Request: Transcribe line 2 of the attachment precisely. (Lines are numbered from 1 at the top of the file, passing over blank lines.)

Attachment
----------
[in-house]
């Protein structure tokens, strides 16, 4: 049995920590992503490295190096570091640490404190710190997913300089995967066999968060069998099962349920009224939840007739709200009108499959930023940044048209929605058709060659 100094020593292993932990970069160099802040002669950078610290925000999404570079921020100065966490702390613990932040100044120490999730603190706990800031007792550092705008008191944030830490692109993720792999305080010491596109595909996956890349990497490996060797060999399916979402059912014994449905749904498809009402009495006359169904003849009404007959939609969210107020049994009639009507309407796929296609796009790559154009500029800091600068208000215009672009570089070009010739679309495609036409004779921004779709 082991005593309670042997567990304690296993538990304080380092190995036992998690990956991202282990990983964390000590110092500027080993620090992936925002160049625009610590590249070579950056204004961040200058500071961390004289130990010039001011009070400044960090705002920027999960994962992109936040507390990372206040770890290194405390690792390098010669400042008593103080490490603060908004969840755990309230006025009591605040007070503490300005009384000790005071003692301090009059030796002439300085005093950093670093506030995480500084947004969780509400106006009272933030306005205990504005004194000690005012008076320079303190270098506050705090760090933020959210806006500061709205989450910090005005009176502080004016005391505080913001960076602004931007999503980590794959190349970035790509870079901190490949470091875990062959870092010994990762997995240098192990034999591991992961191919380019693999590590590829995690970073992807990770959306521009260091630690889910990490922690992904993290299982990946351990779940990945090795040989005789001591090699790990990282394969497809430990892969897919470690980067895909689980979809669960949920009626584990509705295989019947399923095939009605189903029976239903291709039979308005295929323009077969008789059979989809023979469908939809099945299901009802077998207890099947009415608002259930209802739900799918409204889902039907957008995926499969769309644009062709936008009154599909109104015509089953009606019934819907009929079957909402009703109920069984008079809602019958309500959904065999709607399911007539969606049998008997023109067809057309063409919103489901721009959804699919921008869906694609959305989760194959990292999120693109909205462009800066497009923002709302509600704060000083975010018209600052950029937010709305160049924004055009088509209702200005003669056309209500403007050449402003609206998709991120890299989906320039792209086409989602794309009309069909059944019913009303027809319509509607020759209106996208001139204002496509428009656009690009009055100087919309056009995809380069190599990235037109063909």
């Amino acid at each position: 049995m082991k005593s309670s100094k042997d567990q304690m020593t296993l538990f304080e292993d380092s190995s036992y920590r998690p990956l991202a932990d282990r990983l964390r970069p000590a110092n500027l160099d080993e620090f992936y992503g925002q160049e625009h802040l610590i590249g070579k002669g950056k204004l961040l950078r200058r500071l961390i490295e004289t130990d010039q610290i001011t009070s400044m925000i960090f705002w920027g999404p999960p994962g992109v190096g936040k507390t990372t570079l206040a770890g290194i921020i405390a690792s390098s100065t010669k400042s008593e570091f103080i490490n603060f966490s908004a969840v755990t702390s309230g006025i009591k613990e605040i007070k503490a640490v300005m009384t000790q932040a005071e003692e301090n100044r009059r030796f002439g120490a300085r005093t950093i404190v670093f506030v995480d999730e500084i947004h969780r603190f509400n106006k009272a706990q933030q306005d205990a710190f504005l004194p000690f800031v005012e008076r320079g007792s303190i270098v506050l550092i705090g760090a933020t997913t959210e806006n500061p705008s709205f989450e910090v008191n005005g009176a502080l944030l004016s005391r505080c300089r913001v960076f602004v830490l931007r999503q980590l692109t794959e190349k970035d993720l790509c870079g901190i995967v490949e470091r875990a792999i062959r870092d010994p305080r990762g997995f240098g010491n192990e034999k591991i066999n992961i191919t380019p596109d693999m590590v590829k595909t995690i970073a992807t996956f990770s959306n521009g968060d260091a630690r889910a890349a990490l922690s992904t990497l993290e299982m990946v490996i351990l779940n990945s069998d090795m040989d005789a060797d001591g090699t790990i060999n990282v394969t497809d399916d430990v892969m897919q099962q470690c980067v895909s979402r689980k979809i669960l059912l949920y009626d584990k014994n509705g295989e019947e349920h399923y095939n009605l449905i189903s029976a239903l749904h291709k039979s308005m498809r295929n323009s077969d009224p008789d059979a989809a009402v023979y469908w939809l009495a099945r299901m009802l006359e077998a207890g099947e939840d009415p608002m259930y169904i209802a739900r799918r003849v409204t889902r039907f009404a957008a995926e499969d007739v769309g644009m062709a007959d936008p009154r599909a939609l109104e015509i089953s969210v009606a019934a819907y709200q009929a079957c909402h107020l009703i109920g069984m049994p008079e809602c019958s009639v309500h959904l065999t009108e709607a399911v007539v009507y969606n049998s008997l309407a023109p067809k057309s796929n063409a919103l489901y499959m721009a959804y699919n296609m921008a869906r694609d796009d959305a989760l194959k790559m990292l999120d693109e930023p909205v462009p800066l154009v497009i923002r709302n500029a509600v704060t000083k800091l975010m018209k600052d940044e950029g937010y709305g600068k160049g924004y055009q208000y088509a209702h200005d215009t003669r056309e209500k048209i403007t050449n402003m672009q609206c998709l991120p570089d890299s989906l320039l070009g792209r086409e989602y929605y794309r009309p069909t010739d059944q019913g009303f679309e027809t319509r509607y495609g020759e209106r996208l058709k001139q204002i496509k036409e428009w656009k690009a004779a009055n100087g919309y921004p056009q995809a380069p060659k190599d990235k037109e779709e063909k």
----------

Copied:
């Protein structure tokens, strides 16, 4: 049995920590992503490295190096570091640490404190710190997913300089995967066999968060069998099962349920009224939840007739709200009108499959930023940044048209929605058709060659 100094020593292993932990970069160099802040002669950078610290925000999404570079921020100065966490702390613990932040100044120490999730603190706990800031007792550092705008008191944030830490692109993720792999305080010491596109595909996956890349990497490996060797060999399916979402059912014994449905749904498809009402009495006359169904003849009404007959939609969210107020049994009639009507309407796929296609796009790559154009500029800091600068208000215009672009570089070009010739679309495609036409004779921004779709 082991005593309670042997567990304690296993538990304080380092190995036992998690990956991202282990990983964390000590110092500027080993620090992936925002160049625009610590590249070579950056204004961040200058500071961390004289130990010039001011009070400044960090705002920027999960994962992109936040507390990372206040770890290194405390690792390098010669400042008593103080490490603060908004969840755990309230006025009591605040007070503490300005009384000790005071003692301090009059030796002439300085005093950093670093506030995480500084947004969780509400106006009272933030306005205990504005004194000690005012008076320079303190270098506050705090760090933020959210806006500061709205989450910090005005009176502080004016005391505080913001960076602004931007999503980590794959190349970035790509870079901190490949470091875990062959870092010994990762997995240098192990034999591991992961191919380019693999590590590829995690970073992807990770959306521009260091630690889910990490922690992904993290299982990946351990779940990945090795040989005789001591090699790990990282394969497809430990892969897919470690980067895909689980979809669960949920009626584990509705295989019947399923095939009605189903029976239903291709039979308005295929323009077969008789059979989809023979469908939809099945299901009802077998207890099947009415608002259930209802739900799918409204889902039907957008995926499969769309644009062709936008009154599909109104015509089953009606019934819907009929079957909402009703109920069984008079809602019958309500959904065999709607399911007539969606049998008997023109067809057309063409919103489901721009959804699919921008869906694609959305989760194959990292999120693109909205462009800066497009923002709302509600704060000083975010018209600052950029937010709305160049924004055009088509209702200005003669056309209500403007050449402003609206998709991120890299989906320039792209086409989602794309009309069909059944019913009303027809319509509607020759209106996208001139204002496509428009656009690009009055100087919309056009995809380069190599990235037109063909």